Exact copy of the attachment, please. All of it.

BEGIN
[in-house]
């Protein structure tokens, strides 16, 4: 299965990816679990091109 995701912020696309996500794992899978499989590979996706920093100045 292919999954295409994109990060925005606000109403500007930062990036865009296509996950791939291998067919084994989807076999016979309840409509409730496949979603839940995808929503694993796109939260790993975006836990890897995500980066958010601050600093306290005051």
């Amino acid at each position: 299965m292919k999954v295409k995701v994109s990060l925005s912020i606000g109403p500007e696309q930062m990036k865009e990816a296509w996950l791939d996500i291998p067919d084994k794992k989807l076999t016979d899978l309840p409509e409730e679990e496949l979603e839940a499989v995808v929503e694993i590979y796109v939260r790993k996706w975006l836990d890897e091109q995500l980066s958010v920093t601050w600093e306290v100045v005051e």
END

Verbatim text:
[in-house]
């Protein structure tokens, strides 16, 4: 299965990816679990091109 995701912020696309996500794992899978499989590979996706920093100045 292919999954295409994109990060925005606000109403500007930062990036865009296509996950791939291998067919084994989807076999016979309840409509409730496949979603839940995808929503694993796109939260790993975006836990890897995500980066958010601050600093306290005051």
């Amino acid at each position: 299965m292919k999954v295409k995701v994109s990060l925005s912020i606000g109403p500007e696309q930062m990036k865009e990816a296509w996950l791939d996500i291998p067919d084994k794992k989807l076999t016979d899978l309840p409509e409730e679990e496949l979603e839940a499989v995808v929503e694993i590979y796109v939260r790993k996706w975006l836990d890897e091109q995500l980066s958010v920093t601050w600093e306290v100045v005051e």